So You Want To Dynamically Update Your React Native App

At work we recently shipped our first React Native components inside an app, and I’ve been mulling how (and if, honestly) we want to allow sending new code over-the-wire. I’ve written about dynamically updated React Native apps before in the abstract, but let’s walk through how this could go down in reality.

Prologue

Here’s a quick refresher on how React Native views are created. You need an instance of RCTRootView, which can be instantiated with an RCTBridge:

RCTBridge *bridge = ....;
RCTRootView *reactView = [[RCTRootView alloc] initWithBridge:bridge moduleName:@"MyView"];
[self.view addSubview:reactView];

The RCTBridge is the key; you can think of the bridge as being the “brain” of a React view (or a set of React views). How do we make a brain? Like this:

NSURL *bundleURL = ...;
RCTBridgeModuleProviderBlock block = nil;
NSDictionary *launchOptions = nil;
RCTBridge *bridge = [[RCTBridge alloc] initWithBundleURL:bundleURL moduleProvider:block launchOptions:nil];

We can give it a URL (whose content should yield some JavaScript), and the bridge will automatically query the URL. The URL can be an HTTP URL or a URL to somewhere on the filesystem.

While iterating on your code, you normally instantiate your RCTBridge using the React Native development server URL; in production, you swap it for a static file URL. This means your React Native code is tightly coupled to your app releases — if you want to update just your React Native code, gotta wait through another review cycle. Can we avoid that?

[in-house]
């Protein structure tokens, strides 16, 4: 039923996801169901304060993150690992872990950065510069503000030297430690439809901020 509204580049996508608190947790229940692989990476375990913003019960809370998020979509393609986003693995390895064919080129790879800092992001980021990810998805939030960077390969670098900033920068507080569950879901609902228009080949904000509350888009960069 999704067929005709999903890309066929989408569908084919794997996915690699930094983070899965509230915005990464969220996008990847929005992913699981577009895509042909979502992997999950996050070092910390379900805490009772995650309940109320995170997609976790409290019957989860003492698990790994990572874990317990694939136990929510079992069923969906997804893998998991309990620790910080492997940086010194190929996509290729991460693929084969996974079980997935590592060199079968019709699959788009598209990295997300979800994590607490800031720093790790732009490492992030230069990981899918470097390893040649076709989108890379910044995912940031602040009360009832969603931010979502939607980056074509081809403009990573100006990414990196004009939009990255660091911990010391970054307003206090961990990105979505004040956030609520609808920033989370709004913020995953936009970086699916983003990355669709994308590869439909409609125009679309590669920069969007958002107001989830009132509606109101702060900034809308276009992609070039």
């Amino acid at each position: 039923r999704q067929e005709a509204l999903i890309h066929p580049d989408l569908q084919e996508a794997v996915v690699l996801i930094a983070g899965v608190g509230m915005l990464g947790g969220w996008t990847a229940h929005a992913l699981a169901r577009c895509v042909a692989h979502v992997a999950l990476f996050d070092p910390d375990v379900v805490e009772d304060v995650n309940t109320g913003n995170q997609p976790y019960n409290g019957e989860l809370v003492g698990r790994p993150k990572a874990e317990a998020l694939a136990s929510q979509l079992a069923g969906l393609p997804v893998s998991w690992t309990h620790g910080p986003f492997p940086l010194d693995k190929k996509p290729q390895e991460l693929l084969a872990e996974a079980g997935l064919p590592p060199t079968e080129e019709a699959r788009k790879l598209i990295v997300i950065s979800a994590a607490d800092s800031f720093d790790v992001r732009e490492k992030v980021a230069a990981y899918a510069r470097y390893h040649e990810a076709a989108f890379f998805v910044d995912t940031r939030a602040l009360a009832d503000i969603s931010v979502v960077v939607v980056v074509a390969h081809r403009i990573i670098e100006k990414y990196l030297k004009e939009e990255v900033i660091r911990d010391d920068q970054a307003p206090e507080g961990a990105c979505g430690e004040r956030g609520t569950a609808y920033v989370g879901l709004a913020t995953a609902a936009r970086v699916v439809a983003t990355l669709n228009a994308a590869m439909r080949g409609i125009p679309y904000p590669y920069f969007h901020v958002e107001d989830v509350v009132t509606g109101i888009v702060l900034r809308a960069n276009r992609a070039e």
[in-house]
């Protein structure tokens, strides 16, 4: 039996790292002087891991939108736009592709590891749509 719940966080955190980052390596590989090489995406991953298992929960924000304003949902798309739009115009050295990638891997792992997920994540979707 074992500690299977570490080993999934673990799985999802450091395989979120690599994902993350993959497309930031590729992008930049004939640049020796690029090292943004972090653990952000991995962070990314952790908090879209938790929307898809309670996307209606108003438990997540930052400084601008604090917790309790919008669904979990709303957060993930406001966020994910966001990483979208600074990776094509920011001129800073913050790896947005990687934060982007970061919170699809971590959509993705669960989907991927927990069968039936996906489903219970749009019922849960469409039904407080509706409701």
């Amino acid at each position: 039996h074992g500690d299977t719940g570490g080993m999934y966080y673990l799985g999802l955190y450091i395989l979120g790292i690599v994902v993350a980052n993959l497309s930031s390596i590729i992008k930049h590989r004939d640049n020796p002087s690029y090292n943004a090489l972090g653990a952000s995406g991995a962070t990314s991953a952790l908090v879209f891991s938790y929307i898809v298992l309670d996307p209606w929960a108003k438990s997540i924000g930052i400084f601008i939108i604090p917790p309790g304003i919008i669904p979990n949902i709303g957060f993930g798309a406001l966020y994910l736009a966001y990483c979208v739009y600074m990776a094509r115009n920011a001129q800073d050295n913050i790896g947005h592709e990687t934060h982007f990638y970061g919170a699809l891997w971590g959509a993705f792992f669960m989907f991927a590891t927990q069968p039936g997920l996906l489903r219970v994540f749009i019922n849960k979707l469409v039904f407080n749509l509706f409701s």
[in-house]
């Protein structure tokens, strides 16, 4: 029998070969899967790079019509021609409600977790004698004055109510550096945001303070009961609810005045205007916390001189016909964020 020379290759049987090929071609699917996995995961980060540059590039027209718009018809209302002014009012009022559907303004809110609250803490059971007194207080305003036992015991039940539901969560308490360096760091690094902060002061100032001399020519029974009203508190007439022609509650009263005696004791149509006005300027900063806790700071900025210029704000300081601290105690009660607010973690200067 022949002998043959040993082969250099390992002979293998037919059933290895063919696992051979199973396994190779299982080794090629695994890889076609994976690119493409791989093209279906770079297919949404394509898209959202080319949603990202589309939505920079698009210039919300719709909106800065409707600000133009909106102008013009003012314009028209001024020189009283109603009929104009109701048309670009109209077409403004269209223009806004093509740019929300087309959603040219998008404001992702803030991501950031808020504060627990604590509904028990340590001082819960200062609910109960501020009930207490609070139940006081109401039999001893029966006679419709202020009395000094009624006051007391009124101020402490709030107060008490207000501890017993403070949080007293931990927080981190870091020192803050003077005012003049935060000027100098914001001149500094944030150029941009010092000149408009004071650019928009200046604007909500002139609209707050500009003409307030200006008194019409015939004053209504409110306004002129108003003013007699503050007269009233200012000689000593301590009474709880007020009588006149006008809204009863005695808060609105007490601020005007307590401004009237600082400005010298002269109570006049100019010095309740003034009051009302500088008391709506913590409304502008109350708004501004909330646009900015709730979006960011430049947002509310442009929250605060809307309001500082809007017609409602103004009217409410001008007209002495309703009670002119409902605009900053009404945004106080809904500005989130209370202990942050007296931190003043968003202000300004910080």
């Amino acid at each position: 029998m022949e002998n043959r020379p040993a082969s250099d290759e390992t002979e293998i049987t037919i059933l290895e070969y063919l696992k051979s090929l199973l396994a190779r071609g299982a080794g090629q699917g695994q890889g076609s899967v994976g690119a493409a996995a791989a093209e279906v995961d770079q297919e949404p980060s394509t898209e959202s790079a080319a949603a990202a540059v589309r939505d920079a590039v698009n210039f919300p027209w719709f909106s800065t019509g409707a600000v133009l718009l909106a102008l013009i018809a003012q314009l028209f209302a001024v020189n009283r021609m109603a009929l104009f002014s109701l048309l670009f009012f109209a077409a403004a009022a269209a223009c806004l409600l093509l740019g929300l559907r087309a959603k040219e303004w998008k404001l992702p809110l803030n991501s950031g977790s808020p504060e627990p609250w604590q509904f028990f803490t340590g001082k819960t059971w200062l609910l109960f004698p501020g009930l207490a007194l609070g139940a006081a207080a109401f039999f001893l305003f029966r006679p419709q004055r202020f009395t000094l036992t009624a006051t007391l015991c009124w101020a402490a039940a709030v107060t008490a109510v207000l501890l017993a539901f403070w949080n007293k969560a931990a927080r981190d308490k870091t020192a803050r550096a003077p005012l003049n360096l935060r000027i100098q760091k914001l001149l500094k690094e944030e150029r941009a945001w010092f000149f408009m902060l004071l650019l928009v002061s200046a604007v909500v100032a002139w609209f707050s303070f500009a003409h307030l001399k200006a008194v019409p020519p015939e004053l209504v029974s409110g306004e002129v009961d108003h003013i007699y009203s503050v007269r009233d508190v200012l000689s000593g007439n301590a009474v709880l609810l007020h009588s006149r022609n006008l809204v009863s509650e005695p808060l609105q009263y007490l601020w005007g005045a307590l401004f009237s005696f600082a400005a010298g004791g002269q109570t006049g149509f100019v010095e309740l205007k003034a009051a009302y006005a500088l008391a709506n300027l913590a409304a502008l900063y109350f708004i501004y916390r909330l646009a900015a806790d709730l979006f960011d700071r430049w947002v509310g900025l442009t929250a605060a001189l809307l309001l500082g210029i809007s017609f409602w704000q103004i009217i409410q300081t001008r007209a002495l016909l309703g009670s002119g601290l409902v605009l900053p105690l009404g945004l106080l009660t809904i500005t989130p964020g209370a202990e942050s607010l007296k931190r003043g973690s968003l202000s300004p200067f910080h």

Always Ask The Server

The naive solution is to replicate how the React Native development environment works: use a server URL. You set up an endpoint on your server, like “/react-native-bundle”, which returns the whole bundle.

To a user, here’s what that will probably feel like:

  • Open the app
  • See like a loading screen while the app downloads the bundle
  • Move on to something else, because ain’t nobody got time for that

You quit the app because the bundles are actually quite big — even a fairly simple React Native app is probably over a megabyte. On cellular connections, with unpredictable bandwidth and latency, this doesn’t make for a sticky experience.

But wait — we’re engineers, we can optimize this! Right? We can…

  • Use HTTP ETag caching to avoid downloading the same big file over and over. This means you only have one long download per update, plus some small (but not negligible) latency when querying the server
  • Maybe avoid an initial request by warming the HTTP cache with an bundled copy of your React Native code (using NSCachedURLResponse) — but if you’ve already updated your server copy by the time the app is out, then this doesn’t help

This “server-first” strategy is easy to implement, but might not be great for your users or the long-term health of your app. So let’s cross off initializing RCTBridge with an HTTP URL, and try a file-first strategy.

Eventually Ask The Server